“I have followed all the received wisdom around sleep hygiene—to no real effect,” says Fleur Britten. “But then a chance conversation a couple of months ago with the sleep coach Camilla Stoddart changed everything.”
I feel like I’ve lost years of my life to sleeplessness—sometimes I look as if I have, too. Most nights I wake in the middle of the night, suddenly on some kind of vigil for that saber-toothed tiger attack. But of course, the tiger never comes (I know this because I am then awake for hours). For me a good night’s sleep is a meagre six hours. The worst-case scenario – about four hours, broken into little pieces (a bit like me)—happens all too frequently.
Like many insomniacs, I’ve tried everything: over-the-counter sleeping pills (they work, but dependency feels wrong), quitting caffeine and alcohol (it helps, but it is no cure), ear plugs and eye masks (essential), sleep podcasts, bedtime breathwork, magnesium and melatonin (all useless), and CBTi (that’s ‘i’ for insomnia—effective but brutal, and my bad habits and wakefulness always won out). I have followed all the received wisdom around sleep hygiene—to no real effect. And with all the literature around the negative health consequences of sleeplessness, it’s easy to let panic steer your life into obsessiveness around sleep. That didn’t help either.
But then a chance conversation a couple of months ago with the sleep coach Camilla Stoddart changed everything. “Have you tried journaling?” she asked. I hadn’t. I was always too self-conscious, too unconvinced. To me, journaling belonged with pillow mists and milky drinks in the softly-softly, totally ineffective category. Stoddart explained the science: “The amygdala is your brain’s worry center, and is responsible for emotional processing—it’s the amygdala that judges whether something is worth panicking over.” It was my stressed-out amygdala that was waking me up, she said, adding, “but journalling will help to switch it off.”
Stoddart pointed out that, as someone with a busy mind that is prone to anxiety, I tend towards a state of hyper-arousal, i.e, I am always on high alert, whether I’m awake or asleep. “What you need to do is stop the arousal before it wakes you up,” she says. By giving myself 20 or so minutes a day of “constructive worrying,” where you commit all the things preying on your mind to paper and permit yourself to worry about them, I will be offloading my mind, clearing the amygdala of sleep-interrupting anxieties, and lessening my state of heightened arousal. “By journaling,” she adds, “you’re standing down your busy mind and stopping it from warning you over and over again. For all your adult life, your way of dealing with stress has been to do it in the middle of the night—you have to un-train your brain. Just try it for a week.”
There are no strict rules around writing a worry diary, Stoddart says: “There are as many ways to journal as there are people— you don’t have to come away with a punishing to-do list that will just make you feel worse.” She has some suggestions, though: you can identify whether you can actually act on the worry: “For example, you can’t do anything about the war in Ukraine—so try to take that off the list of things going through your head.” My journal could also be a place where I explored worst-case scenarios of my perceived problems, she says, or where I worked out solutions—or at least steps towards them. Or I could write a list of things I’m grateful for, or that I’m looking forward to: “It can be helpful to end on a positive,” says Stoddart. “But even just offloading your worries works.”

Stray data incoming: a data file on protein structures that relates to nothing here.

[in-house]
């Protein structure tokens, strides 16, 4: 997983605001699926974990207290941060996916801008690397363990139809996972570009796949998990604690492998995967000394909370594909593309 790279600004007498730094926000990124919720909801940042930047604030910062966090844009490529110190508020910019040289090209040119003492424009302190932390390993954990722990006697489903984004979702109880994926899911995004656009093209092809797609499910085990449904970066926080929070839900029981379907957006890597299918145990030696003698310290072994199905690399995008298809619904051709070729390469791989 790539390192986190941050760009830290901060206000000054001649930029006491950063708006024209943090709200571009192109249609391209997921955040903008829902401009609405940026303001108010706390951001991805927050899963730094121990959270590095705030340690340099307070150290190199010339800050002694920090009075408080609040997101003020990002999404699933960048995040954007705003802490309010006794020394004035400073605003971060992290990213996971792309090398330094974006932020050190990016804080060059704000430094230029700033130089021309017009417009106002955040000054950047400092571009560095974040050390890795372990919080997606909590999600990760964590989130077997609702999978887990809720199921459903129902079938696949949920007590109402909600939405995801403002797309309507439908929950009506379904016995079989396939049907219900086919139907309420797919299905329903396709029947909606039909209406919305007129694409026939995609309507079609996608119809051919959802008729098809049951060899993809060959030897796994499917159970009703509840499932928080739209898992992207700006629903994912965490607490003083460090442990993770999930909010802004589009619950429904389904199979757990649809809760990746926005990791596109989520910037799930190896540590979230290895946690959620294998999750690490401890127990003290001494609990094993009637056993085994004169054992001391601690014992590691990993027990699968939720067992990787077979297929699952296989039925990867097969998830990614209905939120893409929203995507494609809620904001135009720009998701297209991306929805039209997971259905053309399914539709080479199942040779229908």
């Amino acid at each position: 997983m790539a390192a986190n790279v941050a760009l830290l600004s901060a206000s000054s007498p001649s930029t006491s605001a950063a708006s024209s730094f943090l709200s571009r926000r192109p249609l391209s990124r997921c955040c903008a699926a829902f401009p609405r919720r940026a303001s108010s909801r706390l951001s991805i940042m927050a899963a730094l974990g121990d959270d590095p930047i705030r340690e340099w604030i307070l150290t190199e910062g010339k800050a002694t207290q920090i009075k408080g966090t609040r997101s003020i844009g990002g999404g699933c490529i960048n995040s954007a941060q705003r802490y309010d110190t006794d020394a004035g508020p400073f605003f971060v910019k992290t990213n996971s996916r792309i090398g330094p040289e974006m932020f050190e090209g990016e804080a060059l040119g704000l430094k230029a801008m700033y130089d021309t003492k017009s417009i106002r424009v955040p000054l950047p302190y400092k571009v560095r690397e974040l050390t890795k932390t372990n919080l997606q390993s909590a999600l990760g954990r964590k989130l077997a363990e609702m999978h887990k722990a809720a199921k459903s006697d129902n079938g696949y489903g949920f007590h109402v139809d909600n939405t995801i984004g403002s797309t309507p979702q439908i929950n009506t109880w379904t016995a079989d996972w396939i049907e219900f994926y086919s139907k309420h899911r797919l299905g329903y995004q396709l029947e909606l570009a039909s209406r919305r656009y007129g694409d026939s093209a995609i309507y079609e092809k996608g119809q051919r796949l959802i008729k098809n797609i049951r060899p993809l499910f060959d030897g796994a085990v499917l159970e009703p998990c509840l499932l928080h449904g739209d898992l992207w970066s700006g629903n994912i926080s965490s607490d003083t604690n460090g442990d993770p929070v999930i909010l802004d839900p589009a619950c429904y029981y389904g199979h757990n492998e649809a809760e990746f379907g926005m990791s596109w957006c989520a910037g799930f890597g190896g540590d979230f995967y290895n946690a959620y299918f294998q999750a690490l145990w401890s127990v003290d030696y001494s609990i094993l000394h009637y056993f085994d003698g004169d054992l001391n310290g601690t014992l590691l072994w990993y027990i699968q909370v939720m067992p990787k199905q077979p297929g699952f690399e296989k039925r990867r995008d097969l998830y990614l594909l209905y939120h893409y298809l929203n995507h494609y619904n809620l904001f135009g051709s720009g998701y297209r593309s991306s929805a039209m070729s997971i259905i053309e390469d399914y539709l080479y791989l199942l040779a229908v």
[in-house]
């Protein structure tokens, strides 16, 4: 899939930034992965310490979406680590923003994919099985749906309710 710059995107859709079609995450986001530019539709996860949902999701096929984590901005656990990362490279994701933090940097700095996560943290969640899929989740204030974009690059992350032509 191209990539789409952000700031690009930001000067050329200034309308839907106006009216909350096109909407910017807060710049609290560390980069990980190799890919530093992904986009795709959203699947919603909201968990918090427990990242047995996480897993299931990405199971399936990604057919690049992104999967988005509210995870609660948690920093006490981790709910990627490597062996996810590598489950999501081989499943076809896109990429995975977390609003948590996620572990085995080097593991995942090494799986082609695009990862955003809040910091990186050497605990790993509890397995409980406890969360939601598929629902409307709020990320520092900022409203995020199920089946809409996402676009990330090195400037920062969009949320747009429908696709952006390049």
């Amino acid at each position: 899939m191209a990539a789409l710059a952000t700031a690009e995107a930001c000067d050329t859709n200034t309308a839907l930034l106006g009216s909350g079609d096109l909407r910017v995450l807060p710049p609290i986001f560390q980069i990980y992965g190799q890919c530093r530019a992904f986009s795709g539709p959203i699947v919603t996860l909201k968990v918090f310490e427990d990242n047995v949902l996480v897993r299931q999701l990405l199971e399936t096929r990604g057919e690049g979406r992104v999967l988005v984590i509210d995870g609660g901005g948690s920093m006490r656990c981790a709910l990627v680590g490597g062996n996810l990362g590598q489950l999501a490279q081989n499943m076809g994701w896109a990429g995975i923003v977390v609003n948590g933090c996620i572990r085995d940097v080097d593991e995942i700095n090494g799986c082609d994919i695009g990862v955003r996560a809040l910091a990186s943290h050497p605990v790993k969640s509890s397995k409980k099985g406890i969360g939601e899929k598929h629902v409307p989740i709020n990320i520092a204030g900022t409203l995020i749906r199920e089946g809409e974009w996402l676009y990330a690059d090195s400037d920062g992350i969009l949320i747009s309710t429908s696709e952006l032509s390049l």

Ever since writing my first and only other diary at the age of 10—the dullness of which still haunts me (“Spaghetti for supper then had a shower and went to bed”)—I’ve deemed it a fact that I am no diarist. However, I found journalling surprisingly easy. Don’t get me wrong—it’s not like it reads like some fabulous memoir. This stuff is not intended to be read, ever—not even by me (I deliberately write in a wild, faint scrawl with a blunt pencil to deter my family from bothering to decipher it). I do it in bed before bedtime, and often whole rivers of consciousness pour out, as if I’m chatting to a long-suffering friend. Honestly, it’s absolute drivel, but that’s not the point.
The point is that, to my astonishment, it worked. During the first week, I slept for six hours straight every night. It might not sound much, but for me it was radical—not having a single broken night’s sleep in a whole week was already a massive breakthrough. After a couple of weeks, my innings stretched to seven hours, then seven and a half, and on occasion the fabled eight. I should add that it’s not completely bombproof, not quite, “She slept happily ever after”—the six-hour sleep is still in evidence, but it’s nothing like as frequent. Journaling has been transformational. The effect is like being on happy pills —I feel more chirpy, less ratty, more calm, more resilient.
Stoddart explains that what I’m gaining now is more of the light-stage sleep, where the emotional processing happens— hence the better moods. “When you’re sleep-deficient, the body prioritizes deep sleep over light, in order to protect your physical health,” she says. When you’re hyper-aroused, “the minute your sleep cycle moves from deep sleep to lighter sleep, as it naturally does several times a night, then—ping! You’re awake.” But it’s getting enough light sleep as well as deep sleep that allows hyper-arousal levels to fall, she says, “while if you’re tired, you draw on hyper-arousal to get you through the day, which in turn keeps you awake—hyper-arousal is self-perpetuating.”
Without realizing it, I’d become trapped in a vicious cycle of diabolical sleep for most of my adult life. Now though, my journaling was setting me on a more virtuous track—this was truly a pinch-me moment.
This article was originally published on British Vogue.